We are always interested in checking out the offspring, when plants in the garden have unexpected romantic rendezvous with their distant cousins…often when we least expect it. We have found arums tend to be quite promiscuous in the garden. While most offspring go to the great compost pile in the sky, a few are worthy of adoption and naming.
Below is our selection of a cross of Arum dioscorides x Arum italicum that we named Arum ‘Love Child’. While the foliage resembles typical Arum italicum, the spring-borne flowers show great influence of Arum dioscorides with the purple spotting inside the spathe. It’s our hope that Plant Delights will have a first crop of this new hybrid to share in the 2023 catalog.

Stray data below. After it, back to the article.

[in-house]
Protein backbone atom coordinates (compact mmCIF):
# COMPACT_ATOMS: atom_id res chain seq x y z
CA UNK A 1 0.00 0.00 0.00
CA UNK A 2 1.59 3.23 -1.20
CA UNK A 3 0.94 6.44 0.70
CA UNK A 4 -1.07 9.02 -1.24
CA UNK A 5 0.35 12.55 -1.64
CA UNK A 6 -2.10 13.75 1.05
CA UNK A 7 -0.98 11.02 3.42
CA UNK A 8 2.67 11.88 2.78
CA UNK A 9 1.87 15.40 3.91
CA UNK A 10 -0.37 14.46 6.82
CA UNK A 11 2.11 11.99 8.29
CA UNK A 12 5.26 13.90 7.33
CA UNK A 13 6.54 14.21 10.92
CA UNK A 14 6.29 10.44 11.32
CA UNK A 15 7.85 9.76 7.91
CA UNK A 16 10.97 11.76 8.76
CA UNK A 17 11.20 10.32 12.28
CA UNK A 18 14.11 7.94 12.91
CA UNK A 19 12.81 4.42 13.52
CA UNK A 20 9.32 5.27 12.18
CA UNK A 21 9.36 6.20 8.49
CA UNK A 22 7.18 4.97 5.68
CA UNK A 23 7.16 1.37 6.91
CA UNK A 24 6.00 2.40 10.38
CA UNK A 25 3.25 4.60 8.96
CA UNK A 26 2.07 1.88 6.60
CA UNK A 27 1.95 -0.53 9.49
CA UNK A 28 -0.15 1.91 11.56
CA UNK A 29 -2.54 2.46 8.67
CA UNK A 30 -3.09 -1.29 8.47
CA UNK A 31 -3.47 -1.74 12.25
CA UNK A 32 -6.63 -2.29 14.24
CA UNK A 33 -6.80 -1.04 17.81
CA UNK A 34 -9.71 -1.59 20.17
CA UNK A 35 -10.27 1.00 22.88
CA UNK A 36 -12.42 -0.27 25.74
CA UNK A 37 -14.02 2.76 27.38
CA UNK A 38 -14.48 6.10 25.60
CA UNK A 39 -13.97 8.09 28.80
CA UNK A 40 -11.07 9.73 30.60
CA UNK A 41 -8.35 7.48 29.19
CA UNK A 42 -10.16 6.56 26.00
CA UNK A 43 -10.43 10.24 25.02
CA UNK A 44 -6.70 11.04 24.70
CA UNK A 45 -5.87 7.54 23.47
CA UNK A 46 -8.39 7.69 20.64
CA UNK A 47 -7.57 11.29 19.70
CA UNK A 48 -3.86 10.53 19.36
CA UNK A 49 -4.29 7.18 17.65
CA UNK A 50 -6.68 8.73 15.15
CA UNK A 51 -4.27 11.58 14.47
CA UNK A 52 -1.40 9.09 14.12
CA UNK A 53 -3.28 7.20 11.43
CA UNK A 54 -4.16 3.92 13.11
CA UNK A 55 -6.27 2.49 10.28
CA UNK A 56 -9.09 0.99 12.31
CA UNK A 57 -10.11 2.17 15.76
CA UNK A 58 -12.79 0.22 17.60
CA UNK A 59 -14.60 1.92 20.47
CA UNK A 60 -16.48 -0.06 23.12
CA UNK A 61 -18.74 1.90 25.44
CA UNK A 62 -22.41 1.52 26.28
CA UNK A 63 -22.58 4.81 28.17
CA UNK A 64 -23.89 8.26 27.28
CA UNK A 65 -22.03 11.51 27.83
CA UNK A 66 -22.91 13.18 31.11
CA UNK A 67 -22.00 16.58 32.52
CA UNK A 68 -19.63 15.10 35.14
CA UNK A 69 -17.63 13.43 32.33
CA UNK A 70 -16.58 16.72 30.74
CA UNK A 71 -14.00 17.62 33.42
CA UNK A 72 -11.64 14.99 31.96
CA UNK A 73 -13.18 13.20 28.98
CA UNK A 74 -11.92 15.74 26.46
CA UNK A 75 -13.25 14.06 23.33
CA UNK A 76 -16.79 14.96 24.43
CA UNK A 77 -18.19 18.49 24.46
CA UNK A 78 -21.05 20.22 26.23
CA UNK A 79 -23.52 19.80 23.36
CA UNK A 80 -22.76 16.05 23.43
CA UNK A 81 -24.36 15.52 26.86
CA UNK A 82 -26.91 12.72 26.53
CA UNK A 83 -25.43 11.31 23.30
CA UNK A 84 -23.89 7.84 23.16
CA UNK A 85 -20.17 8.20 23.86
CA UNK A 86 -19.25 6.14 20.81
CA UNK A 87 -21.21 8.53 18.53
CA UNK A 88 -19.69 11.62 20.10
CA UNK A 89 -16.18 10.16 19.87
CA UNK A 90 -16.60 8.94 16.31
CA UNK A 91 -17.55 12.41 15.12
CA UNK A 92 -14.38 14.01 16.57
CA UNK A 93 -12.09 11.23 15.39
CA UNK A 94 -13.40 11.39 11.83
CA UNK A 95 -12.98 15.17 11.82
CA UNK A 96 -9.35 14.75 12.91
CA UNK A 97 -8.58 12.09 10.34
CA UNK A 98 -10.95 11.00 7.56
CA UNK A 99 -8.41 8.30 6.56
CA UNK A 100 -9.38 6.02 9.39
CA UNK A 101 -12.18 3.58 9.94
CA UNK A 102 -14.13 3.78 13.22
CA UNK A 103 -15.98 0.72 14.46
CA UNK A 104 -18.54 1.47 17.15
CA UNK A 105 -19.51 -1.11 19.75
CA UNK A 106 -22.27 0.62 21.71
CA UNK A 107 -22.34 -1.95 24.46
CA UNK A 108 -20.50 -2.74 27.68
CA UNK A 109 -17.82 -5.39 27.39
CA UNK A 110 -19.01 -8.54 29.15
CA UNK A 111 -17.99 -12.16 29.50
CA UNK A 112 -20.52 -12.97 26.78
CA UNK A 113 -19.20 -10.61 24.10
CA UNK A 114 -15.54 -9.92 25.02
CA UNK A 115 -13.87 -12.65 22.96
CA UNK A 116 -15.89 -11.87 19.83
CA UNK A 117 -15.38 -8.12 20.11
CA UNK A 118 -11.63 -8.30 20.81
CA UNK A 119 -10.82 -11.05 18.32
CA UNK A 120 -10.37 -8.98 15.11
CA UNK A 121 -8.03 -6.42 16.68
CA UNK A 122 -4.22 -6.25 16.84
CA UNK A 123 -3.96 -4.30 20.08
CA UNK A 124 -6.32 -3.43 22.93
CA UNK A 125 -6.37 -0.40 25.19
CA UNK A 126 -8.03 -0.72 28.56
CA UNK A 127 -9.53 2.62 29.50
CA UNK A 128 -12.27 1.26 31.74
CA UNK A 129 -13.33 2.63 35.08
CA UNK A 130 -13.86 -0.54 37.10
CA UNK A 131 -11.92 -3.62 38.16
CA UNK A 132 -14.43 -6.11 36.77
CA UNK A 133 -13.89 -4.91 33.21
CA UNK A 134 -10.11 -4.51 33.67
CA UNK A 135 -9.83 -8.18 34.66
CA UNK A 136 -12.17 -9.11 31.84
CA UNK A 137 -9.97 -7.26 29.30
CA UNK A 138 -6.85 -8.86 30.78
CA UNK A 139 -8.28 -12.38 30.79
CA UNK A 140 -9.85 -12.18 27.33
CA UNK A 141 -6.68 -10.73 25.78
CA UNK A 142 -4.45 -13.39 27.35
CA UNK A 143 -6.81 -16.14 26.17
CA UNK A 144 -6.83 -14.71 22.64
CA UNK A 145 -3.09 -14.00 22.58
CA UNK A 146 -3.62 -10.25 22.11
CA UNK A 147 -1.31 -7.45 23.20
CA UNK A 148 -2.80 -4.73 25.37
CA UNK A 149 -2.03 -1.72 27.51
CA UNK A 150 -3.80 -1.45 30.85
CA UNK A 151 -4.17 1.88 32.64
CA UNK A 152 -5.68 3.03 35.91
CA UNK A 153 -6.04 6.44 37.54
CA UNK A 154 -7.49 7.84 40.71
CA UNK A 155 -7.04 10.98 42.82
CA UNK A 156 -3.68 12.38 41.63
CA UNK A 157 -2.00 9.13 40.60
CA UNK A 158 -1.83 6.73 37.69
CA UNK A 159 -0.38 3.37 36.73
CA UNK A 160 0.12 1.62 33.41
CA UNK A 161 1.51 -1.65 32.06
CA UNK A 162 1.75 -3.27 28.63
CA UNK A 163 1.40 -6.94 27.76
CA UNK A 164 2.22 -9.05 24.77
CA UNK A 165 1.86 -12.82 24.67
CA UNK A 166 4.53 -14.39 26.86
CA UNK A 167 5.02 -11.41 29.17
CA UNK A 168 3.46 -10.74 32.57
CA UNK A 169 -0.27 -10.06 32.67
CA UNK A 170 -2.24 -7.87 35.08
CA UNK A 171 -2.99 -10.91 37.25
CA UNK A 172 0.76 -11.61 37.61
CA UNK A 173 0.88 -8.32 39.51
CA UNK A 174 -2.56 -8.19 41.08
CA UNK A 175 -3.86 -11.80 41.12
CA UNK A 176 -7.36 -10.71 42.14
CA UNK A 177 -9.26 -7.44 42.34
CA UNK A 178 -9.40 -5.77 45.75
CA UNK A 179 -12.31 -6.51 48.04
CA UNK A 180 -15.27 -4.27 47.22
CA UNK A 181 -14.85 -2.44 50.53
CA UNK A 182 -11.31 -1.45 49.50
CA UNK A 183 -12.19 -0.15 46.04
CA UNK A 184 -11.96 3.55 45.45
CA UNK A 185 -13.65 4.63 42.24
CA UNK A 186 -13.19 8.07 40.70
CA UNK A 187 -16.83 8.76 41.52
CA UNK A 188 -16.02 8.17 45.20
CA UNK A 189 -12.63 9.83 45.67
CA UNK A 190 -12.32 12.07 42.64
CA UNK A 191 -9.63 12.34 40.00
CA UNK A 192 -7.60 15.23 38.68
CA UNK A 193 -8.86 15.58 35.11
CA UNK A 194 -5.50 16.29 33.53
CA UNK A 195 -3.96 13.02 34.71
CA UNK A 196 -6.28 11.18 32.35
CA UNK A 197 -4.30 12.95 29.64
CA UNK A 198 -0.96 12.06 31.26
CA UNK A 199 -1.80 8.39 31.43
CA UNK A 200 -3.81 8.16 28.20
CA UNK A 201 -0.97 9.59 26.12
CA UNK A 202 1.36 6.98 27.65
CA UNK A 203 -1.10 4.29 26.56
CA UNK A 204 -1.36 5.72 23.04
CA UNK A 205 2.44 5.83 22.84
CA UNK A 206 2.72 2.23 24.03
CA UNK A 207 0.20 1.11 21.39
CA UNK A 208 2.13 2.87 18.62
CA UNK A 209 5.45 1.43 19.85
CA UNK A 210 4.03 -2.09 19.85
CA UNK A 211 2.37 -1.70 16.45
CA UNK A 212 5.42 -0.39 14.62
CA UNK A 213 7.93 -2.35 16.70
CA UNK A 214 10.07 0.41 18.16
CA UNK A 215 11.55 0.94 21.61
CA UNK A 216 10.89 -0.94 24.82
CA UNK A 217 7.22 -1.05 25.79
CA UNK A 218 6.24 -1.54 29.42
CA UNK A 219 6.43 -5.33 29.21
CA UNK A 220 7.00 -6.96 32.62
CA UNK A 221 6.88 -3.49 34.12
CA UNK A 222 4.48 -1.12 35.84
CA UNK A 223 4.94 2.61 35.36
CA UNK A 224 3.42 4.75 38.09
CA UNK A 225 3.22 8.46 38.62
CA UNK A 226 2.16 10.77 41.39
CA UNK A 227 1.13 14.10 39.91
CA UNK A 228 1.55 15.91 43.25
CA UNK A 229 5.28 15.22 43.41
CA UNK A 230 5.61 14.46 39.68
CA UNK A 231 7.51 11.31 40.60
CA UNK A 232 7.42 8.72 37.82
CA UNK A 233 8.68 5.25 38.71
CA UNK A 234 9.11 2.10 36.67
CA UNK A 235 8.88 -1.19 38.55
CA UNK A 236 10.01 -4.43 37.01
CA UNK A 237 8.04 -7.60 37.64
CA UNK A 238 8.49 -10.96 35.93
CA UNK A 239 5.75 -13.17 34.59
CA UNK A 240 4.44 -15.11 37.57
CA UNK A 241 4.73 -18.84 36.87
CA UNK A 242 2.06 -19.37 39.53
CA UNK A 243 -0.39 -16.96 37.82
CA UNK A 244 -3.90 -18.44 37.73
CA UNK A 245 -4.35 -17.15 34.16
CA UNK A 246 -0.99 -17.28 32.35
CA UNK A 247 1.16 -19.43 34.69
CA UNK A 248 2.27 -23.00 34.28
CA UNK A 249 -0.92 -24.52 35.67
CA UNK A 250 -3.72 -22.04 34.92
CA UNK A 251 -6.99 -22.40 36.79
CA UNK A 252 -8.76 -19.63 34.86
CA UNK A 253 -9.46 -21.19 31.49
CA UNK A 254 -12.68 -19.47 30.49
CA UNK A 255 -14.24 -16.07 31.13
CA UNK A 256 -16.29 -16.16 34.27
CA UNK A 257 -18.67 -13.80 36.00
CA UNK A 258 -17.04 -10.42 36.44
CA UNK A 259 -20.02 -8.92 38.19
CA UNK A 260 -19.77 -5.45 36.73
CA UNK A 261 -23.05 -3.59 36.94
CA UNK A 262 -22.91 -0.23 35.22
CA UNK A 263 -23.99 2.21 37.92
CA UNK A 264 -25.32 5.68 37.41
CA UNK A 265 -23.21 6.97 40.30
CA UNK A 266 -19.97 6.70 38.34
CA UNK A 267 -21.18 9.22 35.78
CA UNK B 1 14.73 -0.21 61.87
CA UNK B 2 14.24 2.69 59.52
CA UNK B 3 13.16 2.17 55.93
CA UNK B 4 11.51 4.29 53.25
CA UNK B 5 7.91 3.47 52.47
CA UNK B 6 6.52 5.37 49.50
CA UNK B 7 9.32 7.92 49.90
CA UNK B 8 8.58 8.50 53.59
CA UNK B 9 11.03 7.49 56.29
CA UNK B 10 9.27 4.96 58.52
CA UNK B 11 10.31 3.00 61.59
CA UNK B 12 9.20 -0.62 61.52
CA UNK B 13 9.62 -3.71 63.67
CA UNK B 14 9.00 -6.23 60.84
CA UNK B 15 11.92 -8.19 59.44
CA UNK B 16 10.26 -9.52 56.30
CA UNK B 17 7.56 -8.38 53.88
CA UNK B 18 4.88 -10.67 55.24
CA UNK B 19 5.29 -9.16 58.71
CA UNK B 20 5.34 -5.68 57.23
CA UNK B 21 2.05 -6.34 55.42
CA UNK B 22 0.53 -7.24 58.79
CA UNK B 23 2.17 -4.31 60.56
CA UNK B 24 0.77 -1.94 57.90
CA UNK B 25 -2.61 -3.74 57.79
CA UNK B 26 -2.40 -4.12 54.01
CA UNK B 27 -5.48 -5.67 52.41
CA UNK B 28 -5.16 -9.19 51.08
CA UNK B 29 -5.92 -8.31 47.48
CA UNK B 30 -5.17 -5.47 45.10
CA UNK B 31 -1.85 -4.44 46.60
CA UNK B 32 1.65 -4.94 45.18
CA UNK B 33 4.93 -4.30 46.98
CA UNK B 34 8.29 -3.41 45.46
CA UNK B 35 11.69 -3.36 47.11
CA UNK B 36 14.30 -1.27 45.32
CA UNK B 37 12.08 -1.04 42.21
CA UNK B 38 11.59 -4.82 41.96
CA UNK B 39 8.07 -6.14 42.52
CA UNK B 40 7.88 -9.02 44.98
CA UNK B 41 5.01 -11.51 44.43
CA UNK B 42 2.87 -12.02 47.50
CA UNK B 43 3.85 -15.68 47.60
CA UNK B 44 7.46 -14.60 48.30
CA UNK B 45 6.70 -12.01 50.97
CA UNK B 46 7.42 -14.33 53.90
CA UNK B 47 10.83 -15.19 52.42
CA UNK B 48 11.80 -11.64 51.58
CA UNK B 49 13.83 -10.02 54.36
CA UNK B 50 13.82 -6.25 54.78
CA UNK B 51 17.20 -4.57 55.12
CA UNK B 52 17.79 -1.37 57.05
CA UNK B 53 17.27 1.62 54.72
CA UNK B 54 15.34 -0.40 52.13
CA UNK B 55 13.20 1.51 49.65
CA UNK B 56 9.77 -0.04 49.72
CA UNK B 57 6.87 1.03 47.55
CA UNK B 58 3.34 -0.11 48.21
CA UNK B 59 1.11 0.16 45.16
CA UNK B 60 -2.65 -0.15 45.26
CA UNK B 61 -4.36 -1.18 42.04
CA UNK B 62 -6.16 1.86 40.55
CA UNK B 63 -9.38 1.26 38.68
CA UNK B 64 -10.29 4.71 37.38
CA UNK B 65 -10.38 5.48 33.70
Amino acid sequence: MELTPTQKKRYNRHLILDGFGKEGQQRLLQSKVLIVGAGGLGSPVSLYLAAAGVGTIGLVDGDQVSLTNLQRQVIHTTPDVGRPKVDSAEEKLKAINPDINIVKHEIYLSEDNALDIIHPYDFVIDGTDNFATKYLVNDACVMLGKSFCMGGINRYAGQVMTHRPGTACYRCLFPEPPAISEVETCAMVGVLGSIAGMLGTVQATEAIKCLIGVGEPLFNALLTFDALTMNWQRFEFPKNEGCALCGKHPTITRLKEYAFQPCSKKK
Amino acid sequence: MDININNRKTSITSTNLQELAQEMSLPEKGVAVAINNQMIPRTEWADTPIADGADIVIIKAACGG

When the promiscuous plants procreate, how can you be sure who crossed with whom? Do you do genetic testing to determine that or just make a best guess by the visible results?
Great questions. With most plants, you can visibly observe traits of both parents. In some cases, especially in the first generation, there may not be any traits that indicate a hybrid, so DNA testing would be the only option.